Friday: Overcast with a chance of snow. High of 32 with a windchill as low as 16. Windy. Winds from the WNW at 15 to 25 mph with gusts to 35 mph. Chance of snow 20%. Friday night: Partly cloudy. Low of 23 with a windchill as low as 16F. Breezy. Winds from the WNW at 15 to 20 mph.

EVENT OF THE DAY:  NYC Black History Month 5 Boro Tour

Celebrate Black History Month by visiting the African Burial Ground National Monument, Langston Hughes Community Library & Cultural Center, Louis Armstrong House Museum, MoCADA, National Jazz Museum, Sandy Ground Historical Society Museum, Schomburg Center, Weeksville Heritage Center and the Woodlawn Conservancy. This 5 Boro Tour is self-guided, and hours vary by venue. Click here for more info or to submit an event of your own

Ed Koch, former NYC mayor, dies at 88

Ed Koch, the three term New York City mayor known his larger than life personality and penchant for the big and small screen, died early Friday morning after months of health complications. He was 88. Read more: Queens Courier

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Fiend convicted of baby mama, tot slays

A Queens man was convicted yesterday for the murders of his pregnant ex-girlfriend and her toddler. Read more: New York Post

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Police: Suicide Bombing at US Embassy, 2 Dead

A suspected suicide bomber detonated an explosive device at the entrance of the U.S. Embassy in the Turkish capital on Friday, killing himself and one other person, officials said. Read more: ABC News 

Ed Koch, former NYC mayor, dies at 88

| tcullen@queenscourier.com

Photo: NYC Mayor's Office Flickr/ Edward Reed

Ed Koch, the three term New York City mayor known his larger than life personality and penchant for the big and small screen, died early Friday morning after months of health complications. He was 88.

The official cause of death was congestive heart failure, his spokesperson, George Arzt told the New York Times.

Koch had been in and out of the hospital since September for different respiratory problems: one stay in September, one in December and two trips throughout January.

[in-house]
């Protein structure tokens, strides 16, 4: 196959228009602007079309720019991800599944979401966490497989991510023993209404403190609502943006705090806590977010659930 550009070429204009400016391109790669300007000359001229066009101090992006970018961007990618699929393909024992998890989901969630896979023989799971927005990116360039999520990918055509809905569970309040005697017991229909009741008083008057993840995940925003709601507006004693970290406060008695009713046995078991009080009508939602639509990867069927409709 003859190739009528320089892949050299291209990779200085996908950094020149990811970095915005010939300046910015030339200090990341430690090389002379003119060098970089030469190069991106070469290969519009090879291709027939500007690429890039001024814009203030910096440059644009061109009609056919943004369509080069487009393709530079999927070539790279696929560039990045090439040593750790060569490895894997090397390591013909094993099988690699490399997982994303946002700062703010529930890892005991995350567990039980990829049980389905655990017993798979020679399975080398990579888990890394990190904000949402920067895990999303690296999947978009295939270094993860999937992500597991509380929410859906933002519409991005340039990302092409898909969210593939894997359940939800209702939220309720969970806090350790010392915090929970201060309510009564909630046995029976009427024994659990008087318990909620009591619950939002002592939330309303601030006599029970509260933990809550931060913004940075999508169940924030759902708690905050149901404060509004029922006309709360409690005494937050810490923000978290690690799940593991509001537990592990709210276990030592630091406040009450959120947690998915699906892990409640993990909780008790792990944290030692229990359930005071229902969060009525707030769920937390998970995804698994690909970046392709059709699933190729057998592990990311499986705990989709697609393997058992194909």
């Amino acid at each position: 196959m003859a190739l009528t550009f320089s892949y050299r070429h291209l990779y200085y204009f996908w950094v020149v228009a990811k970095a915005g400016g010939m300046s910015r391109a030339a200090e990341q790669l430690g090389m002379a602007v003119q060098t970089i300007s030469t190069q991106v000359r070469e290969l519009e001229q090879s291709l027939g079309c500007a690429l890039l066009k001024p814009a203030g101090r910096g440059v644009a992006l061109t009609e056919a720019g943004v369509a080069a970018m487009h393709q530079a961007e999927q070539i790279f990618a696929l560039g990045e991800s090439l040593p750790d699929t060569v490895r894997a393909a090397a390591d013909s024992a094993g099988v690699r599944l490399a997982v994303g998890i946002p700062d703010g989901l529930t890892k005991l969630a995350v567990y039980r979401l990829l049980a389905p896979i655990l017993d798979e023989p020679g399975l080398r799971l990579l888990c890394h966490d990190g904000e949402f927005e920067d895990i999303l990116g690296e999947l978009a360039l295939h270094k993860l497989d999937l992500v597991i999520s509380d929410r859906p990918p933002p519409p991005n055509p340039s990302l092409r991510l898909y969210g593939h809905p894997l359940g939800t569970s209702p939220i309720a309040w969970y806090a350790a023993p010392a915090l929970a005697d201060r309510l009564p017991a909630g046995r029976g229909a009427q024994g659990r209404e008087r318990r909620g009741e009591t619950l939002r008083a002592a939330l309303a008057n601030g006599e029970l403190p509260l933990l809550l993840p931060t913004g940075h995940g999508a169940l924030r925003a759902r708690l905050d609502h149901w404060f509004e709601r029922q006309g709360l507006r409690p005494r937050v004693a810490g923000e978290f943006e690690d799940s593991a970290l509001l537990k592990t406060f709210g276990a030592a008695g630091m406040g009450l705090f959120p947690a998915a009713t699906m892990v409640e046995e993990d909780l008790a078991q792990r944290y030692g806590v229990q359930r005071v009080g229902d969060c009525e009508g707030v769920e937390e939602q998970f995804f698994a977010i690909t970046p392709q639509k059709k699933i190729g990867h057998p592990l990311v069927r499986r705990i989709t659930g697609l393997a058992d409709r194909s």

A spokesperson announced on Thursday, January 31 that Koch had been placed in the intensive care unit at New York-Presbyterian Hospital.

Edward Irving Koch was born on December 12, 1924 in the Bronx and grew up in Newark. He served in the U.S. Army from 1943 to 1946, fought in World War II and rose to the rank of sergeant.

Koch was elected mayor in 1977 after serving in Congress since 1969 where he represented parts of the Bronx. He went on to win elections in 1981 and 1985, but Manhattan Borough President David Dinkins ousted Koch in a 1989 Democratic primary.

In the 20-plus years since leaving City Hall, Koch has still been active in New York City life. He has spent years as a “NY1” wise guy, where he would weigh in on issues concerning the city. He also made a slew of cameo appearances in films and wrote his own film review column that was widely circulated.

From 1997 to 1999, he presided over The People’s Court, a syndicated torts court show. In total, Koch appeared in 80 movies and TV shows, most of which were as himself. He made a cameo appearance as a newscaster in the 1996 film “City Hall,” which was inspired by the corruption charges against late Borough President Donald Manes. Koch was mayor when Manes faced corruption charges and ultimately ended his own life.

Bloomberg announced in 2010 that the 59th Street Bridge would be named after Koch. The change was met with criticism by some for naming a landmark after a living, active person.

His legacy will also live on through film. Earlier this week a documentary on the former mayor, “Koch,” debuted at the Museum of Modern Art.

On Friday, Mayor Michael Bloomberg ordered that flags at all city buildings be flown at half-staff in Koch’s memory.

A funeral service will be held Monday at 11 a.m. at Temple Emanu-El on the Upper West Side, according to the Daily News.

The trailer for “Koch,”  a documentary on the former mayor.